Failing at Patreon

I tried to set up and run a Patreon account for my photography, with the idea that people would pay to see sets of photos. It failed, and I’ve given up and closed it down. This is just a bit about my experience and what I learned.

Patreon? What?

Explaining what it was seemed to be one of the harder parts about setting my my own Patreon account. People sign up for Patreon, and then they can choose to support specific Patreon accounts, paying either each month, or each time the person they’re supporting creates something. It’s hard to explain because it’s quite variable.

  • You could be paying $5 a month to support an artist whose work you admire and enjoy seeing.
  • You could be paying $1 each time someone you follow publishes a new video on YouTube.
  • You could be paying $10 a month to a cartoonist, to support their work, and so they’ll answer your questions about their process.

My idea was to have people pay a small amount of money each time I posted a decent selecting of photos from some sort of event I’d been to, or perhaps a set of photos relating to a particular subject.

Planning

I thought about it for quite a while, then started making plans. A lot of decisions were really difficult to make, even about quite basic things – would I charge monthly, or per ‘thing’? And what would a ‘thing’ mean? It’s easy to think you have something like this quite well thought-out in your head, but when you come to actually detail the plan on screen, a lot of it can fall apart.

In the end, what I decided to do was to charge per ‘thing’, where a ‘thing’ would be either a reasonably big event I’d been to and took lots of photos at, or a project of some sort. A chargeable event or project would have a minimum of ten decent photos, and should also contain some sort of written-up story of what happened, and probably a few extra photos that weren’t quite as good, but good enough to show. It would probably also have a section detailing what gear I’d used, and a bit about how that had gone.

I would also make non-paid posts that would free to all patrons, as well as reasonably regular ’one-shot’ posts, with just a single photo. The idea was, as long as you were paying for the really big events, you’d get a lot more included too, at no extra charge. I would aim to create around one ‘big’ event per month, but it would vary.

Creating the Patreon Campaign

Setting up the campaign on Patreon’s site wasn’t too difficult, because I was fairly well prepared. It was hard to explain to people what they’d get if they decided to support me, though, and getting the wording right seemed quite critical. I spent a lot of time rewording things to make everything as clear as I could.

Creating ‘Things’

Making the actual event posts was much harder. I realised quite quickly that Patreon’s posts were quite limited. I could only include one photo. Everything else would have to be in the form of an attached file. The file could be a .jpg image, but it wasn’t a good user experience. People would arrive at a post, see one photo at the top, then a long list of filenames. They’d be followed by paragraphs of text, which had to then explain that the filenames in a long list that they’d just scrolled past were actually what they’d paid for, and now they should go back up and click each filename, one at a time to actually see the photos. It was, to be blunt, a bit shit.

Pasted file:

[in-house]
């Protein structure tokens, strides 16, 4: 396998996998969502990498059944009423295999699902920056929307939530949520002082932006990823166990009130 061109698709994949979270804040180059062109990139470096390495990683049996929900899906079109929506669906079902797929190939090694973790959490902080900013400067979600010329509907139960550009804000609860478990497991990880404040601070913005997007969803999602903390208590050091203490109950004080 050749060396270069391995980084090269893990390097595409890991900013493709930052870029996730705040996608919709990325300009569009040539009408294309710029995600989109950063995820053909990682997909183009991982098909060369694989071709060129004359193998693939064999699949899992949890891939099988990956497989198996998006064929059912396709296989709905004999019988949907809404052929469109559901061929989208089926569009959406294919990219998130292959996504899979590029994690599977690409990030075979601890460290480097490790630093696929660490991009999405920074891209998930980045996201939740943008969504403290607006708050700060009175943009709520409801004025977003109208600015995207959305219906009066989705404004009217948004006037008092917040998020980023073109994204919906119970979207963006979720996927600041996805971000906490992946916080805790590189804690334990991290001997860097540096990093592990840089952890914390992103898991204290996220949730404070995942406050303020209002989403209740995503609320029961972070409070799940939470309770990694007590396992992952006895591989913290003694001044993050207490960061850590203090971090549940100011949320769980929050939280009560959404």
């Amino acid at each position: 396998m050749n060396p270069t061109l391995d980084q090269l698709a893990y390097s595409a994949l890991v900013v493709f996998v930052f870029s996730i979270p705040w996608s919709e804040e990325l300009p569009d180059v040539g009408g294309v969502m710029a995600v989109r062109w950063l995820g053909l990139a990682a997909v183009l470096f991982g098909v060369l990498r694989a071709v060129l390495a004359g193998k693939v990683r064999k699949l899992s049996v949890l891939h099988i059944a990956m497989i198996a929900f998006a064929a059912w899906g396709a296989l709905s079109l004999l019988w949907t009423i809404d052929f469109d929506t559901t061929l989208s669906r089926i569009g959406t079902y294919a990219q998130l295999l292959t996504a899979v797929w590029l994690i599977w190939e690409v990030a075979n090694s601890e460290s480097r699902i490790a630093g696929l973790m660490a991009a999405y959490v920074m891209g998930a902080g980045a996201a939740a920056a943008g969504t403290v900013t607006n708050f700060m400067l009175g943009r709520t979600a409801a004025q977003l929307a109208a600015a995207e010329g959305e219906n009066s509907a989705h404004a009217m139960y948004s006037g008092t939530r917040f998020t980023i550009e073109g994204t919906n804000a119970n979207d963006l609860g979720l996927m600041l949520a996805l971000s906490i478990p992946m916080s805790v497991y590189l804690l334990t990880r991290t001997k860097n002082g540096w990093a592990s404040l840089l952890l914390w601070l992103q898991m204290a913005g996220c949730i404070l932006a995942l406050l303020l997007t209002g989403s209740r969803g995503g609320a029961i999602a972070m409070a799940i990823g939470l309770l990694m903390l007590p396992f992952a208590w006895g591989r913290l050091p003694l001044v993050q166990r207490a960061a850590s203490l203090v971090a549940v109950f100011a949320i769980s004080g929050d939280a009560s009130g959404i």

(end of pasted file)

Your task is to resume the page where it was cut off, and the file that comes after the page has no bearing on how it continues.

To prevent the posts starting with a really huge list of filenames, I had to split it up into several actual posts, making the ‘best’ set chargeable, and the others free to patrons. Each event became three, four, or even more, posts.

I set up a couple of ‘one-shot’ posts, which looked quite good, and a simple blog post about a new lens, which worked fine. Overall, though, I wasn’t happy with how things looked.

Promotion

I promoted my new campaign on Twitter, and Facebook. A few friends shared it, and I updated my Flickr profile to point to it. I posted a few photos from the set onto Flickr, linking to the Patreon campaign in the descriptions, for people to see more.

The Response

There wasn’t any.

Deciding to Quit

After a month had gone by, and nobody at all had signed up, or even asked a single question about it, I pulled the campaign. It was either that or put more time and effort into what was feeling like a complete waste of time. I could spend time writing posts, processing photos, and nobody would see them; or I could go back to using Flickr and my own blog, and people would see what I was doing. I wouldn’t be getting any money from it, but I wasn’t getting any money from Patreon.

What Next?

You’re already here. Back to PigPog. My own site means I can present my work as I want to see it. As I’d like other people to see it. The main post I’d worked on for Patreon is now posted here – the Turner Locker Barnfield Revival – and it looks much better here. I can have photos mixed in with the text, showing what I’m referring to right there, rather than having to explain which filename this bit is about. The multiple posts can all be in one, with lots of photos, and even multiple galleries of photos. WordPress handles media quite well, so the photos are displayed nicely, and in good big sizes.

I think it’s a better experience for people who want to see my photos, and I’m happier to point people here to see my work. Now, if only I could persuade people to just send me money…

2 thoughts on “Failing at Patreon

  1. Ive always been a bit dubious of patreon, been unsure of setting up one for my comic stuff fearing I’ll almost definitely end with the same result, it’s hard to publicise these things and get followers if you aren’t already successful and famous in your field…

  2. I had set one up. I have found your post after googling “Patreon waste of time” either my page remains unpublished or people aren’t interested in my page. I seem to get plenty of views on my blog now.

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